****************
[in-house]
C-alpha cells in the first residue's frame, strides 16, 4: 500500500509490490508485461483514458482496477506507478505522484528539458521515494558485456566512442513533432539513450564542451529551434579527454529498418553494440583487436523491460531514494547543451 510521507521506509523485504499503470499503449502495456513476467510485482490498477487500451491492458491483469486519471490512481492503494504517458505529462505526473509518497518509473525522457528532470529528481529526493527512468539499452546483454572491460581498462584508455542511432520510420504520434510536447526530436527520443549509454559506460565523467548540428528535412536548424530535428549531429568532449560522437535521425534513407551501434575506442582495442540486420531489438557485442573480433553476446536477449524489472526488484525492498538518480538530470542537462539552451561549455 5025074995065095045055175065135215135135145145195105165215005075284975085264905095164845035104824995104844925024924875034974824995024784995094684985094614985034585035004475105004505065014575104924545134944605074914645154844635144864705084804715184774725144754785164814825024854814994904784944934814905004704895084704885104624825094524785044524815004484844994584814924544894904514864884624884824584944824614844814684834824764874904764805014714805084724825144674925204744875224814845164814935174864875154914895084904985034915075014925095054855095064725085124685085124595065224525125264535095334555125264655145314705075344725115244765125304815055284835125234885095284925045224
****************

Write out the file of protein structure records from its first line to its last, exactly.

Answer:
[in-house]
C-alpha cells in the first residue's frame, strides 16, 4: 500500500509490490508485461483514458482496477506507478505522484528539458521515494558485456566512442513533432539513450564542451529551434579527454529498418553494440583487436523491460531514494547543451 510521507521506509523485504499503470499503449502495456513476467510485482490498477487500451491492458491483469486519471490512481492503494504517458505529462505526473509518497518509473525522457528532470529528481529526493527512468539499452546483454572491460581498462584508455542511432520510420504520434510536447526530436527520443549509454559506460565523467548540428528535412536548424530535428549531429568532449560522437535521425534513407551501434575506442582495442540486420531489438557485442573480433553476446536477449524489472526488484525492498538518480538530470542537462539552451561549455 5025074995065095045055175065135215135135145145195105165215005075284975085264905095164845035104824995104844925024924875034974824995024784995094684985094614985034585035004475105004505065014575104924545134944605074914645154844635144864705084804715184774725144754785164814825024854814994904784944934814905004704895084704885104624825094524785044524815004484844994584814924544894904514864884624884824584944824614844814684834824764874904764805014714805084724825144674925204744875224814845164814935174864875154914895084904985034915075014925095054855095064725085124685085124595065224525125264535095334555125264655145314705075344725115244765125304815055284835125234885095284925045224